Chart III – Upper Midwest Order Butterfat Levels
Chart IV – Upper Midwest Order Milk Protein Levels
The second largest FMMO is the Northeast Order with 19 percent of the total FMMO milk volume in 2018.  Charts V and VI show the changes in butterfat and milk protein levels in the Northeast Order.  The Northeast Order has lagged behind the Upper Midwest in 2018/19 component level growth.  Protein levels actually declined from the previous year in the Northeast Order in 2018.  Again, there is an opportunity to increase components and revenue with a higher level of both butterfat and milk protein.
Chart V – Northeast Order Butterfat Levels
Chart VI – Northeast Order Milk Protein Levels
The Pacific Northwest is a much smaller FMMO, with only six percent of the total FMMO milk volume in 2018.  The Pacific Northwest is included in this post because they have done an amazing job of increasing component levels.
They have the highest butterfat levels of any FMMO and have continued to increase these levels regularly.  The Pacific Northwest also has the highest levels of milk protein of any FMMO and is also continuing to increase those levels significantly.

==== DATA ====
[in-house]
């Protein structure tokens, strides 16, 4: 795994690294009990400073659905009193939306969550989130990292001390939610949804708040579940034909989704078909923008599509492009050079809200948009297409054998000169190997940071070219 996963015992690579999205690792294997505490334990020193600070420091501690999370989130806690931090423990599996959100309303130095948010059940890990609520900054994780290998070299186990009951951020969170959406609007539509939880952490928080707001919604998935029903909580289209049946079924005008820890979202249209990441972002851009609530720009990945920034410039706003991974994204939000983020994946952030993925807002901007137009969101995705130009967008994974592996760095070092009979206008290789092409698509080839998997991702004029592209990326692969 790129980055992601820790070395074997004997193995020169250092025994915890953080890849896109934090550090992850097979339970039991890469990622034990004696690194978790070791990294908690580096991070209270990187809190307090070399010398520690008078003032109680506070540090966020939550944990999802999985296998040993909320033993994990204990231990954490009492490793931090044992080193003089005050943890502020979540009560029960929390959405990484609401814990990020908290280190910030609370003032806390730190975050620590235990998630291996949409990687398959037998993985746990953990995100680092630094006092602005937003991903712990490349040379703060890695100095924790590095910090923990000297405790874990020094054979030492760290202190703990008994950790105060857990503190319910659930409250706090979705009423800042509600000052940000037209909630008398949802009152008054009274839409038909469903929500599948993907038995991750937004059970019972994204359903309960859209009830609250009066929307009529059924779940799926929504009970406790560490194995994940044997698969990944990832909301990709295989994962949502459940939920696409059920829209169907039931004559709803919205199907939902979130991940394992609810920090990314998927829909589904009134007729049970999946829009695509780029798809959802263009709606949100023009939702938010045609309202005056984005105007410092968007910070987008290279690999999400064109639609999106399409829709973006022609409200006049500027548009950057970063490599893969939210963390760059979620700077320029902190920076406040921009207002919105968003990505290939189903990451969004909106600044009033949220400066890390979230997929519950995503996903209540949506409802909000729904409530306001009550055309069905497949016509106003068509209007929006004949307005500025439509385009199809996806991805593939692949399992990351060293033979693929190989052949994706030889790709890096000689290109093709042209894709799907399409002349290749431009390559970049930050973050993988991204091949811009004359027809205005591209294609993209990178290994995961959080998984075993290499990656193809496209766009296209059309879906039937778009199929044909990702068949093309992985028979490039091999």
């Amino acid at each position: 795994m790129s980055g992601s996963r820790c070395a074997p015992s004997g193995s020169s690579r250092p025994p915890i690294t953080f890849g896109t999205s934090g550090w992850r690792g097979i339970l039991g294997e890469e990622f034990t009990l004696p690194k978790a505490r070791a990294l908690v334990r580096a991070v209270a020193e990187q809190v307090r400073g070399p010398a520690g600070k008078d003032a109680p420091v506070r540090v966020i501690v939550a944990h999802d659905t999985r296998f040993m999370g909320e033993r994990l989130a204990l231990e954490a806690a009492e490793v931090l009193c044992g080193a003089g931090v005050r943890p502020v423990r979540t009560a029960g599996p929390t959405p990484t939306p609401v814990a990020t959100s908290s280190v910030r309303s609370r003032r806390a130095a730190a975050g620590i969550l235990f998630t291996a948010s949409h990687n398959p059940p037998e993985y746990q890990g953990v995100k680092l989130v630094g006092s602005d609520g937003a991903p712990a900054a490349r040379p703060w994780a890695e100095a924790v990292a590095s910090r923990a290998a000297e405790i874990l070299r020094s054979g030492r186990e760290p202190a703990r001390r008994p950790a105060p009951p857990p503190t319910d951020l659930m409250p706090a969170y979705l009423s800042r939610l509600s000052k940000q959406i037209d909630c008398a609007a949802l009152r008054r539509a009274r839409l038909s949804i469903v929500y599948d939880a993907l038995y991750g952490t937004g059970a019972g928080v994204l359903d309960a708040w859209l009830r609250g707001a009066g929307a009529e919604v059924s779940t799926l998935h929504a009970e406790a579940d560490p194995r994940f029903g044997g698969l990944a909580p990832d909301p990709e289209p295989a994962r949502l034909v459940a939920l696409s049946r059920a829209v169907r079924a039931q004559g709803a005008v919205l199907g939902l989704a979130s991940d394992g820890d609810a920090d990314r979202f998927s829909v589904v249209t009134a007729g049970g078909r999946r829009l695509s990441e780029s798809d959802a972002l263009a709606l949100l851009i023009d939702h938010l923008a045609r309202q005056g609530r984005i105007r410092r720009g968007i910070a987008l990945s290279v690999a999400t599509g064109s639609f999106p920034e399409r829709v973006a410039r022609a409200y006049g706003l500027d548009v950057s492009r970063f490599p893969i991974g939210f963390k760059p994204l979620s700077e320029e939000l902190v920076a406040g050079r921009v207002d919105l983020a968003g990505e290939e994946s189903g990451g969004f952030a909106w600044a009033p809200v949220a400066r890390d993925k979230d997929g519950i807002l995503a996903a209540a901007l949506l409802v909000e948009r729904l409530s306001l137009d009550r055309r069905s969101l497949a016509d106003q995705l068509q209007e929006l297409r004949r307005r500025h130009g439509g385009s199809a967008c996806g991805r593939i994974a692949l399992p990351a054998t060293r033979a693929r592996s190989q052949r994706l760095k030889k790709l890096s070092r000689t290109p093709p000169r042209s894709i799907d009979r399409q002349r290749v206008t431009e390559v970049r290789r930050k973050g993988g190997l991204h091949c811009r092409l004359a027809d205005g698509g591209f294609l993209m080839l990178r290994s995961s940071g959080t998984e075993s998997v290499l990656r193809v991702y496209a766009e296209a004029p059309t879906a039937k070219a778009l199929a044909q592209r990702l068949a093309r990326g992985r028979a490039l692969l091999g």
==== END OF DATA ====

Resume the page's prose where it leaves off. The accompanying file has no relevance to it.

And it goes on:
Chart VII – Pacific Northwest Order Butterfat Levels
Chart VIII – Pacific Northwest Order Protein Levels
From the data, it appears that the market forces are causing the right things to happen.  With higher prices, milk protein is on the increase at a faster rate in 2019 compared to prior years.  While there are various factors that can increase component levels, amino acid balancing is one of the proven and most consistent ways to increase butterfat and milk protein levels.  There are more and more experts in amino acid technology that can assist producers and their nutritionists in applying amino acid balancing science in nutrition.
In 2018, butterfat percentage increased from 3.82 percent in 2017 to 3.88 percent in 2018.  That means that the amount of butterfat in the same amount of milk increased by 1.5 percent.  The amount of milk per cow has increased by 1.4 percent per year for the last 20 years.  When these increases in components levels and milk per cow increases are compounded, the same number of cows will increase total butterfat volume by nearly three percent every year.  This is far above the needed milk supply.  Cow numbers have declined recently, but the decline is not enough.

Editor’s Note:  John Geuss is a dairy consultant based in Florida. This information appears in his Milk Price blog column sponsored by Addiseo and is published here with permission.  He may be contacted at johngeuss@gmail.com